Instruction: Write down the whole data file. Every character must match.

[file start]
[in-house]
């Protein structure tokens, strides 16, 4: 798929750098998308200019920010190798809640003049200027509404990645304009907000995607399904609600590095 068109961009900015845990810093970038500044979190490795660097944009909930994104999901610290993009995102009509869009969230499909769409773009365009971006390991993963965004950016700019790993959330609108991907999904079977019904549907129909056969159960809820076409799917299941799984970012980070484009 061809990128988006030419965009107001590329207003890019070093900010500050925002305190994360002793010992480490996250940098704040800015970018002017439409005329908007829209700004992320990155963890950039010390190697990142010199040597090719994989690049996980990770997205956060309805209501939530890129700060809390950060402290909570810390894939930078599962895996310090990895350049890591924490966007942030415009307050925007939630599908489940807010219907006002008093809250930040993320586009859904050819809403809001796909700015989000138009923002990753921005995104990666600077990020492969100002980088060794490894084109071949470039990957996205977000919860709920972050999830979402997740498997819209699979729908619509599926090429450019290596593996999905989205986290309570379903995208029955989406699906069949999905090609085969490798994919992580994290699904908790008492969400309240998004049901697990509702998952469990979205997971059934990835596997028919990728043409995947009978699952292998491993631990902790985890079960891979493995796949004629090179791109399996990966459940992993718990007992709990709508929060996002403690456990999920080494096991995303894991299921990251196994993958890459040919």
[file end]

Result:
[in-house]
């Protein structure tokens, strides 16, 4: 798929750098998308200019920010190798809640003049200027509404990645304009907000995607399904609600590095 068109961009900015845990810093970038500044979190490795660097944009909930994104999901610290993009995102009509869009969230499909769409773009365009971006390991993963965004950016700019790993959330609108991907999904079977019904549907129909056969159960809820076409799917299941799984970012980070484009 061809990128988006030419965009107001590329207003890019070093900010500050925002305190994360002793010992480490996250940098704040800015970018002017439409005329908007829209700004992320990155963890950039010390190697990142010199040597090719994989690049996980990770997205956060309805209501939530890129700060809390950060402290909570810390894939930078599962895996310090990895350049890591924490966007942030415009307050925007939630599908489940807010219907006002008093809250930040993320586009859904050819809403809001796909700015989000138009923002990753921005995104990666600077990020492969100002980088060794490894084109071949470039990957996205977000919860709920972050999830979402997740498997819209699979729908619509599926090429450019290596593996999905989205986290309570379903995208029955989406699906069949999905090609085969490798994919992580994290699904908790008492969400309240998004049901697990509702998952469990979205997971059934990835596997028919990728043409995947009978699952292998491993631990902790985890079960891979493995796949004629090179791109399996990966459940992993718990007992709990709508929060996002403690456990999920080494096991995303894991299921990251196994993958890459040919």